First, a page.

(We asked for guest post submissions from those of you who have been on service trips. This post is from Sheila of One Person’s Journey Through a World of Books‘ son)
Reflecting back on the missions work I have done in Honduras for the past three years is a very overwhelming feeling for me. I worked at a project is Talanga Honduras, where Pastor Jorge Pinto helps homeless children living on the streets. What Jorge has done for the past 10 years is provide a safe environment for children who have been abandoned to the streets. Their stories will haunt you. One of the girls, Michelle, was found at the age of three in a dumpster. Some stories are worse than that. Pastor Jorge puts the children through programs to get them off drugs and hunger.
My parents went to Honduras several years before I did. They asked me to go and I always said no. The year they quit asking me, I asked them. It was my senior year of High School and I said I could do either Honduras or our family vacation but I could not do both. They said they would love to have me experience Honduras with them, and so in 2008, I went for the first time.
The poverty in a third world country is extremely different than what we are used to here in the states. I have seen cardboard boxes used as homes inside a dump, glue being used as a supplement for hunger pains, and children who have been abandoned from birth living on the streets doing anything for money or food. many of the kids who live on the streets have a vacant look in their eyes from all the years of inhaling glue. Glue is the drug of choice as it is cheep and it takes away the hunger pains.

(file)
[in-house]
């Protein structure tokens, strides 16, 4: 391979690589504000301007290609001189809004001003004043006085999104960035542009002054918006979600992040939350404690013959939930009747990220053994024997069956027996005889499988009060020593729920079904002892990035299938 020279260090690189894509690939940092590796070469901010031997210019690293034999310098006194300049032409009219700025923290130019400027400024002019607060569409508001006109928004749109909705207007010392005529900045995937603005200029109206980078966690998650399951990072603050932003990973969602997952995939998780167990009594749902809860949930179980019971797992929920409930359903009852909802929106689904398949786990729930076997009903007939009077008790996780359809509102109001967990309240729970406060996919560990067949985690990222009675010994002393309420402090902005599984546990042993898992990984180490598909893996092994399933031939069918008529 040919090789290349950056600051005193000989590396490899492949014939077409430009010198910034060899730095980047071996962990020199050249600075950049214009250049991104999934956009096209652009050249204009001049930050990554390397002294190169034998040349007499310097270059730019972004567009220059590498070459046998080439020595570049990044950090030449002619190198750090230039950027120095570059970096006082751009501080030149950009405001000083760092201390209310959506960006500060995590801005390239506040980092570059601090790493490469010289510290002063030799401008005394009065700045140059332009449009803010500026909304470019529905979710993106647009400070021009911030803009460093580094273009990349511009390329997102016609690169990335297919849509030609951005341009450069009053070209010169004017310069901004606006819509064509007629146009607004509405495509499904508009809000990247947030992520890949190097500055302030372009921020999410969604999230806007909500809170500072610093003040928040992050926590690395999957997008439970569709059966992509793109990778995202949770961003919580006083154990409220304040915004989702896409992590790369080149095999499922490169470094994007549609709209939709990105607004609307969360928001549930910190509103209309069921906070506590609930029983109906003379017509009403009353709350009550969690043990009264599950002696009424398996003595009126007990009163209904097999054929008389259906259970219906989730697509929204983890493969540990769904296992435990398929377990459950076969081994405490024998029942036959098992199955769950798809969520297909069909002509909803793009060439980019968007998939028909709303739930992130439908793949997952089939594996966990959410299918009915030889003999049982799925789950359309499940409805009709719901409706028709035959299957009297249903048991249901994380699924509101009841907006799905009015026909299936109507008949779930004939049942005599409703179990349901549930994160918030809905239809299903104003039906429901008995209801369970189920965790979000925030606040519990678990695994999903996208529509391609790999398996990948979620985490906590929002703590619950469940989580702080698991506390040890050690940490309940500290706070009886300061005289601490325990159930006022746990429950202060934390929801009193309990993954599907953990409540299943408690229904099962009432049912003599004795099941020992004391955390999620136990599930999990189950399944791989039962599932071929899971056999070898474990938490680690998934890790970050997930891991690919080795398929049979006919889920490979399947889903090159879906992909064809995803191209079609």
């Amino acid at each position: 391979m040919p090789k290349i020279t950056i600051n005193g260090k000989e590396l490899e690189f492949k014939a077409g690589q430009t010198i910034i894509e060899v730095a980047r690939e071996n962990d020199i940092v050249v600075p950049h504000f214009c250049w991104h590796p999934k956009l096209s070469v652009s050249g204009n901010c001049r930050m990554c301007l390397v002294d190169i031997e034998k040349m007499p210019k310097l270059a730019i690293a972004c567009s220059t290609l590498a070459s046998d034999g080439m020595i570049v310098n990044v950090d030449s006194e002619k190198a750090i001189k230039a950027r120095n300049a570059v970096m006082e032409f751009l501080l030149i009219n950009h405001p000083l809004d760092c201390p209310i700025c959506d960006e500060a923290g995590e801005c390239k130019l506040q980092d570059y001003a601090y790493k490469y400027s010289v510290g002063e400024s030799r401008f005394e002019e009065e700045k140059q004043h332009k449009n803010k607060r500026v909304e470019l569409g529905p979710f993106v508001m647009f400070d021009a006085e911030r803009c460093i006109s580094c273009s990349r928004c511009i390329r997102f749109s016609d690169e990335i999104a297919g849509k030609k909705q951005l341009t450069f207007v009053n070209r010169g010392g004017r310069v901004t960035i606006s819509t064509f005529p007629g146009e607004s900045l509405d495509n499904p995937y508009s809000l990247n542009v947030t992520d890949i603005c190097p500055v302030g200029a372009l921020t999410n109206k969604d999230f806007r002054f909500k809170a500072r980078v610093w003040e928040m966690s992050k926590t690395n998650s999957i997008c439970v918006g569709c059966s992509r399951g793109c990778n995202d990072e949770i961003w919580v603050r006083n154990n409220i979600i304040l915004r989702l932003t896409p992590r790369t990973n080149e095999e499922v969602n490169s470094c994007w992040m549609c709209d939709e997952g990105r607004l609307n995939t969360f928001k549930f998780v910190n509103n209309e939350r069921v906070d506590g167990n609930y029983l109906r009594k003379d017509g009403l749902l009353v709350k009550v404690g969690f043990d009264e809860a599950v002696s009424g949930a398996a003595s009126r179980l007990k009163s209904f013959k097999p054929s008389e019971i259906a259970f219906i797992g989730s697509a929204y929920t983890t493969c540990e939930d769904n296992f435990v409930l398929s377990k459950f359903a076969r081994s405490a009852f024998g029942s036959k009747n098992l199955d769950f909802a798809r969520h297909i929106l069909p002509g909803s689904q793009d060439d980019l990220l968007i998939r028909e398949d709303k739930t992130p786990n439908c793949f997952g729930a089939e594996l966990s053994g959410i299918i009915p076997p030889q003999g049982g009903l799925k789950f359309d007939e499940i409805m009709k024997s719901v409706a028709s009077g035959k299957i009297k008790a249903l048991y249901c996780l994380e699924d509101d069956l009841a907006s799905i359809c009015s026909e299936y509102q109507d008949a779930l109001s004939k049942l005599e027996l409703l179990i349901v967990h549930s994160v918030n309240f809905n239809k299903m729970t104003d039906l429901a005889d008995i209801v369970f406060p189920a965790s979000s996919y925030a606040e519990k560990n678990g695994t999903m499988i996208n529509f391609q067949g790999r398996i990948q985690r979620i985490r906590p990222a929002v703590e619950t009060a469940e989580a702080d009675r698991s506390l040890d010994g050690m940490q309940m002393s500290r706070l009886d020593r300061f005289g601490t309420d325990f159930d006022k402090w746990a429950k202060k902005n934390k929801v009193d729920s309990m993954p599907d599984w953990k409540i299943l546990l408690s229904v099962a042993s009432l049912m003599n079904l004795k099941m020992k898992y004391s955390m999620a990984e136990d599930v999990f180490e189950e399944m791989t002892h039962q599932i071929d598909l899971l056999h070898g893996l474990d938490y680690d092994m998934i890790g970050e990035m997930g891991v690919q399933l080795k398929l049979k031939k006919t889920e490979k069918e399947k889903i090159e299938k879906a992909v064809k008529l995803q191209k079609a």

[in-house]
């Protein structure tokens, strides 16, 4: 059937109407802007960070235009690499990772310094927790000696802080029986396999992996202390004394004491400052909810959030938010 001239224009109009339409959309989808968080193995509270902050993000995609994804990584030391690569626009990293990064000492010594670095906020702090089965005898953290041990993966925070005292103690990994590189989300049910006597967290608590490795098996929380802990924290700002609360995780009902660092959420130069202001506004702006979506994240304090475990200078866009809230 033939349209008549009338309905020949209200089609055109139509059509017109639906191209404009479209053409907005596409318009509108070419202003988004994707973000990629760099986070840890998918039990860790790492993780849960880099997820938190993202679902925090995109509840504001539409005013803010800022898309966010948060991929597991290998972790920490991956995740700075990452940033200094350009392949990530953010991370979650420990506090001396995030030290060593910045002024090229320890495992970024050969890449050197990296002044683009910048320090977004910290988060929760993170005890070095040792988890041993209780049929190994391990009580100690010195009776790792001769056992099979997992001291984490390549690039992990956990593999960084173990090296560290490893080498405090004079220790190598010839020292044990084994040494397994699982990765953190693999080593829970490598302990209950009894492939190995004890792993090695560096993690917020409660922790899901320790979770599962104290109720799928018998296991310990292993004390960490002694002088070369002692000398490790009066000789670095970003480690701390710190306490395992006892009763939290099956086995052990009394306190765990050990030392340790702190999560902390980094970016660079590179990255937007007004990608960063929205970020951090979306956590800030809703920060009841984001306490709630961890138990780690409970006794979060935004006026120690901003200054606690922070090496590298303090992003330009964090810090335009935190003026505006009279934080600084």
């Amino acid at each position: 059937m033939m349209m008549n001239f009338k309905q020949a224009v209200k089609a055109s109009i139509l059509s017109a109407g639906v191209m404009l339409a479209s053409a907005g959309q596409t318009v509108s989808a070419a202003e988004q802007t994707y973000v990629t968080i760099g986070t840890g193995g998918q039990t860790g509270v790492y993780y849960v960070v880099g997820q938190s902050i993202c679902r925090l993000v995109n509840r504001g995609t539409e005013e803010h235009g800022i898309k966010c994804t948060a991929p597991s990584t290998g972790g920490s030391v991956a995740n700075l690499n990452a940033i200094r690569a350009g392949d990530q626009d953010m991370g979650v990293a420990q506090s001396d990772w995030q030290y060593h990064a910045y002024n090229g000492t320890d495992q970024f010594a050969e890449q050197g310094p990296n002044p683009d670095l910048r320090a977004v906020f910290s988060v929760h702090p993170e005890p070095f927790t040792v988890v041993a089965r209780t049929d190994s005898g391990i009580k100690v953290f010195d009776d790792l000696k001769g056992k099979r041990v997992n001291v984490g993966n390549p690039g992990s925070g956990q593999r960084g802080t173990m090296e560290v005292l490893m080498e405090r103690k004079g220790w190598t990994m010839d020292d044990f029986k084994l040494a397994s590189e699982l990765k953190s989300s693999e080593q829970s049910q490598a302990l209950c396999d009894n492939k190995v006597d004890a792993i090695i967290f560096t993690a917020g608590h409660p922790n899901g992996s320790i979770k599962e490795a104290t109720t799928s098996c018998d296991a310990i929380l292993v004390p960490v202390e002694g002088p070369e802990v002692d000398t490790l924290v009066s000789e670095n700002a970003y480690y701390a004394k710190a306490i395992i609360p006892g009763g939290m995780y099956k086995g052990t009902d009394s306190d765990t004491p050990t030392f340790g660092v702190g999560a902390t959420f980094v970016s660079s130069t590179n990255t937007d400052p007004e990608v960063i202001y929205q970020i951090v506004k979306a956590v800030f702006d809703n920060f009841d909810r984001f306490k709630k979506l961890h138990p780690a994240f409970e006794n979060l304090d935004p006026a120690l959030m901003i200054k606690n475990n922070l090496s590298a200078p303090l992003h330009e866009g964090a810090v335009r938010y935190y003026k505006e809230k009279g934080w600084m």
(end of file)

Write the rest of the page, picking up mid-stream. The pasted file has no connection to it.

It is so moving to see what Jorge has built in the Talanga community. The children he is able to save work hard and get the help they deserve to grow up and make something of themselves. The Manuelito Project, which is where I have been working at for the past three years during missions trips, has helped local poverty and province-wide poverty for over a decade now. There are many projects in Honduras that fights the daily battle of poverty – many of which have great people working for them and helping the cause.
Working in Honduras and helping any way I can is always a huge part of who I am. I gave Honduras a chance after my parents went for four consecutive years and fell in love with the ministry first day. It is very life-changing to extract yourself from one culture to the other and become absorbed in what they stand for. Hanging out with Hondurans and the children at the project was my favorite part because I got to use the little spanish I know and make some pretty great friends. I didn’t know how much I would invest my life into the country and project, but after that first year I was hooked and decided to go back. Missions work is a great part of what christianity stands for. You may not think you can make a difference, but you will be amazed at how much your giving is not only life changing to them, but also to you.
Carlos and Jorge from the manuelito Project. Both boys were abandoned to the streets.
A child in Talanga Honduras
Boy in Choltecha Honduras
We handed out rice to the povertish community of Choltecha
Me and Christian (a boy from Manuelito – his mom had died from aids)
The dump in Tegucigalpa Honduras. A community lives in the dump – this is where my mom takes people every year to work.
A boy looking for food and things to sell in the dump
Myself, a boy from Choltecha, and Kasey (a girl from our team)